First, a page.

Talk to the Veterans Crisis Line now
U.S. flag
An official website of the United States government

VA Health Systems Research

Go to the VA ORD website
Go to the QUERI website

HSR Citation Abstract

Search | Search by Center | Search by Source | Keywords in Title

Promoting de-implementation of inappropriate antimicrobial use in cardiac device procedures by expanding audit and feedback: protocol for hybrid III type effectiveness/implementation quasi-experimental study.

Branch-Elliman W, Lamkin R, Shin M, Mull HJ, Epshtein I, Golenbock S, Schweizer ML, Colborn K, Rove J, Strymish JM, Drekonja D, Rodriguez-Barradas MC, Xu TH, Elwy AR. Promoting de-implementation of inappropriate antimicrobial use in cardiac device procedures by expanding audit and feedback: protocol for hybrid III type effectiveness/implementation quasi-experimental study. Implementation science : IS. 2022 Jan 29; 17(1):12.

Dimensions for VA is a web-based tool available to VA staff that enables detailed searches of published research and research projects.

If you have VA-Intranet access, click here for more information

VA staff not currently on the VA network can access Dimensions by registering for an account using their VA email address.
   Search Dimensions for VA for this citation
* Don't have VA-internal network access or a VA email address? Try searching the free-to-the-public version of Dimensions


BACKGROUND: Despite a strong evidence base and clinical guidelines specifically recommending against prolonged post-procedural antimicrobial use, studies indicate that the practice is common following cardiac device procedures. Formative evaluations conducted by the study team suggest that inappropriate antimicrobial use may be driven by information silos that drive provider belief that antimicrobials are not harmful, in part due to lack of complete feedback about all types of clinical outcomes. De-implementation is recognized as an important area of research that can lead to reductions in unnecessary, wasteful, or harmful practices, such as excess antimicrobial use following cardiac device procedures; however, investigations into strategies that lead to successful de-implementation are limited. The overarching hypothesis to be tested in this trial is that a bundle of implementation strategies that includes audit and feedback about direct patient harms caused by inappropriate prescribing can lead to successful de-implementation of guideline-discordant care. METHODS: We propose a hybrid type III effectiveness-implementation stepped-wedge intervention trial at three high-volume, high-complexity VA medical centers. The main study intervention (an informatics-based, real-time audit-and-feedback tool) was developed based on learning/unlearning theory and formative evaluations and guided by the integrated-Promoting Action on Research Implementation in Health Services (i-PARIHS) Framework. Elements of the bundled and multifaceted implementation strategy to promote appropriate prescribing will include audit-and-feedback reports that include information about antibiotic harms, stakeholder engagement, patient and provider education, identification of local champions, and blended facilitation. The primary study outcome is adoption of evidence-based practice (de-implementation of inappropriate antimicrobial use). Clinical outcomes (cardiac device infections, acute kidney injuries and Clostridioides difficile infections) are secondary. Qualitative interviews will assess relevant implementation outcomes (acceptability, adoption, fidelity, feasibility). DISCUSSION: De-implementation theory suggests that factors that may have a particularly strong influence on de-implementation include strength of the underlying evidence, the complexity of the intervention, and patient and provider anxiety and fear about changing an established practice. This study will assess whether a multifaceted intervention mapped to identified de-implementation barriers leads to measurable improvements in provision of guideline-concordant antimicrobial use. Findings will improve understanding about factors that impact successful or unsuccessful de-implementation of harmful or wasteful healthcare practices. TRIAL REGISTRATION: NCT05020418.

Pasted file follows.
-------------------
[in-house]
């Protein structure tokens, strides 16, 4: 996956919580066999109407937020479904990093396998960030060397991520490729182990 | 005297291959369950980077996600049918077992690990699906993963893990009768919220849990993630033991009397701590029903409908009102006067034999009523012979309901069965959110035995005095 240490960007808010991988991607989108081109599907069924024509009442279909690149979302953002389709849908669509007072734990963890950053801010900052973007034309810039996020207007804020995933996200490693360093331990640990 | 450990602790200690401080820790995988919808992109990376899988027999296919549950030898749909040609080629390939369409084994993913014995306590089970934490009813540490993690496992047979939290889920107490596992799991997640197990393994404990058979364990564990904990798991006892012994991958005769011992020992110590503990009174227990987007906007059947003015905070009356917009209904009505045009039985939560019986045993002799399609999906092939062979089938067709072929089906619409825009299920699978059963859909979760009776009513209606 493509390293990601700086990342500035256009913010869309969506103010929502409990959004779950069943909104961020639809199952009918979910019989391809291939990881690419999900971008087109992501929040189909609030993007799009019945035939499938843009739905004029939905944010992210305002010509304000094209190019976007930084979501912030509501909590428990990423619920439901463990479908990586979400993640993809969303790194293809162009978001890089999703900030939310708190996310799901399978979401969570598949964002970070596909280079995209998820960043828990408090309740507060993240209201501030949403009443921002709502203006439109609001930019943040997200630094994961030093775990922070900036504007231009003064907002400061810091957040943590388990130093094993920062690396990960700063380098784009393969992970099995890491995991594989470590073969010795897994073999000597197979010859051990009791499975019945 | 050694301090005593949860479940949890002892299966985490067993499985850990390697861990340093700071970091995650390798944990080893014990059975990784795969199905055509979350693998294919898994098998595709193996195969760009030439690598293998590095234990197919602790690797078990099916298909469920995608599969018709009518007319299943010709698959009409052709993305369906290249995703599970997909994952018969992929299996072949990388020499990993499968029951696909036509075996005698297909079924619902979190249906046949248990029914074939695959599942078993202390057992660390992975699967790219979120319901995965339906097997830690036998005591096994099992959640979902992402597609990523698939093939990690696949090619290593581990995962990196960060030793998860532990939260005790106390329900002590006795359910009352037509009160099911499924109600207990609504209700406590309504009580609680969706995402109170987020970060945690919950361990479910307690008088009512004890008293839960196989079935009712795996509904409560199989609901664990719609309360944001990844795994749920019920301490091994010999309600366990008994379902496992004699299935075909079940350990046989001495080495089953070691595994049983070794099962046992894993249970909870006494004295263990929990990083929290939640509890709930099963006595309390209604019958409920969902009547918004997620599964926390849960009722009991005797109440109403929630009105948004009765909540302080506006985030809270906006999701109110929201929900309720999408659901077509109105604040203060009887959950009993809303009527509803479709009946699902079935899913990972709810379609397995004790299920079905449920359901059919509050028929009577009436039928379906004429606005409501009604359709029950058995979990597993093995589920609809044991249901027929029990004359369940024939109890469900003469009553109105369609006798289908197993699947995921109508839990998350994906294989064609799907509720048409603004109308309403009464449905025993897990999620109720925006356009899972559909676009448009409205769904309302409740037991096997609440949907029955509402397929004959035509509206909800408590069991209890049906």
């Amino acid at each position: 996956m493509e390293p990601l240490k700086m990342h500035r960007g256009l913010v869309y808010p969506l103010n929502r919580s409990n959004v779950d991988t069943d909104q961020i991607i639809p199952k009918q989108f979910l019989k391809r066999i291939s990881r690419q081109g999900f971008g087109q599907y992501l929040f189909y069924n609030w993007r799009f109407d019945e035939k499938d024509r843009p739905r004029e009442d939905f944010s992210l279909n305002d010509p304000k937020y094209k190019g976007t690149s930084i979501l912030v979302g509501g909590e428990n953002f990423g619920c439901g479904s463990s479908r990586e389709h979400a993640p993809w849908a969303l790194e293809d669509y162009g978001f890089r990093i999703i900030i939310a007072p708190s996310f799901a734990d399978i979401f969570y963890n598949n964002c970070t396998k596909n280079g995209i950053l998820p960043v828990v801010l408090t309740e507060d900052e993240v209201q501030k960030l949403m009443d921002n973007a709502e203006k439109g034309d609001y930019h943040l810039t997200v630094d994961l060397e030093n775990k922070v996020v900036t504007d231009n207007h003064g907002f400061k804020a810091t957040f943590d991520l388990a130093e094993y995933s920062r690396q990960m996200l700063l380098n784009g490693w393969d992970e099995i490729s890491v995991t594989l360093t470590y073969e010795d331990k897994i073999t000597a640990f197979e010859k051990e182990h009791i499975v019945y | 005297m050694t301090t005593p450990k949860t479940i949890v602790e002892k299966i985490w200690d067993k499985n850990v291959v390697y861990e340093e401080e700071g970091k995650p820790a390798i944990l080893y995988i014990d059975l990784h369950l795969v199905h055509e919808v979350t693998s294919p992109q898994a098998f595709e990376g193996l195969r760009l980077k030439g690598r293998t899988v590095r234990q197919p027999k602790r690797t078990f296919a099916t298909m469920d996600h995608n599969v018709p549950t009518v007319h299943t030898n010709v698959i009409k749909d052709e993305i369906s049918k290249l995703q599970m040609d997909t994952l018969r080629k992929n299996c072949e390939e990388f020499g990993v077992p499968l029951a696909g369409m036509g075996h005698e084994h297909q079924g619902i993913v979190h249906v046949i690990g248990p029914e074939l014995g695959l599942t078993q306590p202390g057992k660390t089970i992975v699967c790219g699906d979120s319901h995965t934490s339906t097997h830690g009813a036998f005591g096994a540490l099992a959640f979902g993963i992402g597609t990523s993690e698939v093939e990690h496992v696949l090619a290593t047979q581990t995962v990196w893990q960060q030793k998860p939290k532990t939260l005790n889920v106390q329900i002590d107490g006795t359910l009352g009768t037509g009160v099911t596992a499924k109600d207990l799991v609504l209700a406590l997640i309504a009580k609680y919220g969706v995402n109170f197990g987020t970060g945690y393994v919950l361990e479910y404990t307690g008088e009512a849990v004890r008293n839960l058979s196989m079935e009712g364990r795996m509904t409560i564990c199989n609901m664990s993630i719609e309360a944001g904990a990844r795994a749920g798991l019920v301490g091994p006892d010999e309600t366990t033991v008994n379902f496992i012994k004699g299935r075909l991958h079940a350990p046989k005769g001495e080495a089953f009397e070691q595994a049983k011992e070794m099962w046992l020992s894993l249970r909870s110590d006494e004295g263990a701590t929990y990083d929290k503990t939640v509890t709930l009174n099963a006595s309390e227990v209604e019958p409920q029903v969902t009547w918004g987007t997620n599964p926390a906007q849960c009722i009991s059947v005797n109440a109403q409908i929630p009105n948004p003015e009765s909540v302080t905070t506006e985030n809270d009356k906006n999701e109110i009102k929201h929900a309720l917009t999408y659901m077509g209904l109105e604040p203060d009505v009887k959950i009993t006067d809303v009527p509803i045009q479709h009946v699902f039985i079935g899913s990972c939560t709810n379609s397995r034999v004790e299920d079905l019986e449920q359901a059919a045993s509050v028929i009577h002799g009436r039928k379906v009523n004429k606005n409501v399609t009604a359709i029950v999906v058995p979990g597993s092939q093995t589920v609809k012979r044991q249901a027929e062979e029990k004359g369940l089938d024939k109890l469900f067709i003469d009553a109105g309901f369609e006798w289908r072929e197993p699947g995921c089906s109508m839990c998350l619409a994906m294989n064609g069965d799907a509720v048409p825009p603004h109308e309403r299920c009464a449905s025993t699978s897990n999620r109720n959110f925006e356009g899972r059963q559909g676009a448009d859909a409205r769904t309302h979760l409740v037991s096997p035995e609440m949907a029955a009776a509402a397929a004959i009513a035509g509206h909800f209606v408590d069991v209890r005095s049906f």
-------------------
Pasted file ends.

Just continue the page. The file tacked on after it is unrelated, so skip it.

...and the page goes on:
Questions about the HSR website? Email the Web Team

Any health information on this website is strictly for informational purposes and is not intended as medical advice. It should not be used to diagnose or treat any condition.